Winter Doukhobor village scene. Joseph Elkinton, “The Doukhobors: Their History in Russia, Their Migration to Canada” (Philadelphia: Ferris & Leach, 1903).

Doukhobor Repudiation of Orthodox Christmas

During the mid to late 1700s, while the Doukhobors were still living among Orthodox Russians, they outwardly continued to celebrate Rozhdestvo Khristovo in the obligatory manner. Some went to church for appearances’ sake; while others made excuses to not attend at all. At home, they observed the festival with simple moleniye (‘prayer meetings’) followed by visits among fellow believers.

However, by this time, Rozhdestvo Khristovo had already acquired an inner, spiritual meaning and significance among Doukhobors that differed substantially from that of their Orthodox neighbours, and which was founded on dramatically different ideas concerning God and Christ.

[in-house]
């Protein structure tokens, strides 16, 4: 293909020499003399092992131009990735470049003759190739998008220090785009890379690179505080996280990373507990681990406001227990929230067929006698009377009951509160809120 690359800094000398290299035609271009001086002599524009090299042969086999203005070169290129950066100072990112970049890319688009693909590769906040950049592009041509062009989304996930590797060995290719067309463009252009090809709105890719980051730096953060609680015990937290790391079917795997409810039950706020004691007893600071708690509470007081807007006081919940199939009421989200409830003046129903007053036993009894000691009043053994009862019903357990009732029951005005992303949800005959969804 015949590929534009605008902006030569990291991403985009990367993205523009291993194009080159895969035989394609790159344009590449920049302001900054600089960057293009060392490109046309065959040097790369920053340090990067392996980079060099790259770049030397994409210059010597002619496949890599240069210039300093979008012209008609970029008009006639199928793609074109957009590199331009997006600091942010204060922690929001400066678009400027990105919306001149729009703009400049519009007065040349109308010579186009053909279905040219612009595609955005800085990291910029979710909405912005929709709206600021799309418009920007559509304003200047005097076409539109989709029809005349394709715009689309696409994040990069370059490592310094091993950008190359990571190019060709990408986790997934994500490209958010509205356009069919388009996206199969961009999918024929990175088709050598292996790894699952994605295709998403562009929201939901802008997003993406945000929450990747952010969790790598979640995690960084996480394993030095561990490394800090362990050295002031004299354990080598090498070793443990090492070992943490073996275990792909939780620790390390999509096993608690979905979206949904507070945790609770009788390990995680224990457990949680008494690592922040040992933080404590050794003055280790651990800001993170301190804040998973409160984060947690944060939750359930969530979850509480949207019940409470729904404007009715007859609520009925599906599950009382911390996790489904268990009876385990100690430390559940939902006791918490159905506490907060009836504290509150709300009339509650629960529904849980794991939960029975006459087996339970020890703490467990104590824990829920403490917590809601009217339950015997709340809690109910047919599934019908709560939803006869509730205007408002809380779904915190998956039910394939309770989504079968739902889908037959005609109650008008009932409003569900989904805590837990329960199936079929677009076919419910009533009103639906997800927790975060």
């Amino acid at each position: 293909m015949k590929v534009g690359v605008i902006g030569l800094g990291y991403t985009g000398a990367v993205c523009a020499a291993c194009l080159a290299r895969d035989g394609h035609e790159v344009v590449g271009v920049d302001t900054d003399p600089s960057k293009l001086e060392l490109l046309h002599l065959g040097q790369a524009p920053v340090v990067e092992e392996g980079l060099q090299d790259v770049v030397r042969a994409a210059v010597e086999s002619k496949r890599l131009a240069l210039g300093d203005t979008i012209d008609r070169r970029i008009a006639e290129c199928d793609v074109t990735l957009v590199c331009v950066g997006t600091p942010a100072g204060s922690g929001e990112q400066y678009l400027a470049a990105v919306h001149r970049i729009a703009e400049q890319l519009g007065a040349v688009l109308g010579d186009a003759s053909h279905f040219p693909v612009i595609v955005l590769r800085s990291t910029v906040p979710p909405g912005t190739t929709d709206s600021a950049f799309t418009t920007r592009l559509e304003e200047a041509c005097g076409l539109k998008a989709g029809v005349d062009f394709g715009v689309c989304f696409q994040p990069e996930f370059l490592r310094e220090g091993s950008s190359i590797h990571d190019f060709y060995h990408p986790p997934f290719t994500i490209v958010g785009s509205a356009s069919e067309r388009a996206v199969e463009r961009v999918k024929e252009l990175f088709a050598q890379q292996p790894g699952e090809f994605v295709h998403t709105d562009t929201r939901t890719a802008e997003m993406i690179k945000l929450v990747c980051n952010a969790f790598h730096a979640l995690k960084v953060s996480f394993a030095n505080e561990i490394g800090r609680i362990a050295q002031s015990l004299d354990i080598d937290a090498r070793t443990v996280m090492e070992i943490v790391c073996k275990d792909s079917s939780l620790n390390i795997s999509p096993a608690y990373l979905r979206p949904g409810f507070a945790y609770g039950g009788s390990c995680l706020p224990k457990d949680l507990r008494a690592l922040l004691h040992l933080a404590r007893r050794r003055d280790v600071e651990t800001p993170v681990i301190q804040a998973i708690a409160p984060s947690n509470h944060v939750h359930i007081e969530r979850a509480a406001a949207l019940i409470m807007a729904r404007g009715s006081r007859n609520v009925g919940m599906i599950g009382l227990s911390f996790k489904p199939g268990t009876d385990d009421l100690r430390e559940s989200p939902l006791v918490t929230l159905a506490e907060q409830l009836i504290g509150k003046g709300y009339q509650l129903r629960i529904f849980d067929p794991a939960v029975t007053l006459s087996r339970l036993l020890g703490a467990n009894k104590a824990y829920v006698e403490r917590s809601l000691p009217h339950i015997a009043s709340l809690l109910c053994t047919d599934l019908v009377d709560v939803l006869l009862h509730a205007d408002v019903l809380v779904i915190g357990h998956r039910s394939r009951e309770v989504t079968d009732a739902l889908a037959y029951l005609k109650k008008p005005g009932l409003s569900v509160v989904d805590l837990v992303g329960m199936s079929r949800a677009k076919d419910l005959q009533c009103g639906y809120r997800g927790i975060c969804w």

They ceased to believe that the Christmas fast offered any spiritual advantage to the soul; for true fasting was not in abstaining from food but from vice and gluttony. Attending the church at Christmas was not essential to salvation, for they believed the ‘true’ church was not built by human hands – it was spiritual, invisible and within us. The priest’s conduct of Christmas mass was unnecessary, for they understood the Spirit of God resided in the soul of every person and could be directly understood and interpreted – without need of an intermediary – by listening to the voice within.